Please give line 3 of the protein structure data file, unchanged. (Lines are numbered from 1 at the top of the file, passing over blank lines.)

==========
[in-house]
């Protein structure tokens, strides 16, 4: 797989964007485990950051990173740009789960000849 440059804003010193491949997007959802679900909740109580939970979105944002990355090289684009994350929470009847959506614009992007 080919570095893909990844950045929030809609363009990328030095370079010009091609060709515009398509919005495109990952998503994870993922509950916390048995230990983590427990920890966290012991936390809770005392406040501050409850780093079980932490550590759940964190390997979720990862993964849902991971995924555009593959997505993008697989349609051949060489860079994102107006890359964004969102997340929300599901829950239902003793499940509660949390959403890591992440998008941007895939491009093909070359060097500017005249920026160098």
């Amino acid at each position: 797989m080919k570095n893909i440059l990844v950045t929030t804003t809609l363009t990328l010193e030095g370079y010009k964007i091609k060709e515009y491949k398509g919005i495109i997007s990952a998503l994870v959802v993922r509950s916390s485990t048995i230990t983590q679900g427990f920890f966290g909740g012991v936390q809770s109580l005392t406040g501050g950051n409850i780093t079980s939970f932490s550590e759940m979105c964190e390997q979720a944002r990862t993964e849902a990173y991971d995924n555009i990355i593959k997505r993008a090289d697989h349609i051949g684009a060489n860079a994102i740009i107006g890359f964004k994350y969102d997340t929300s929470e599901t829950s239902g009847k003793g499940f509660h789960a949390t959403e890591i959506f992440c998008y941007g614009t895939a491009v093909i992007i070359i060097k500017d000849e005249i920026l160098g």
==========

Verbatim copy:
């Amino acid at each position: 797989m080919k570095n893909i440059l990844v950045t929030t804003t809609l363009t990328l010193e030095g370079y010009k964007i091609k060709e515009y491949k398509g919005i495109i997007s990952a998503l994870v959802v993922r509950s916390s485990t048995i230990t983590q679900g427990f920890f966290g909740g012991v936390q809770s109580l005392t406040g501050g950051n409850i780093t079980s939970f932490s550590e759940m979105c964190e390997q979720a944002r990862t993964e849902a990173y991971d995924n555009i990355i593959k997505r993008a090289d697989h349609i051949g684009a060489n860079a994102i740009i107006g890359f964004k994350y969102d997340t929300s929470e599901t829950s239902g009847k003793g499940f509660h789960a949390t959403e890591i959506f992440c998008y941007g614009t895939a491009v093909i992007i070359i060097k500017d000849e005249i920026l160098g």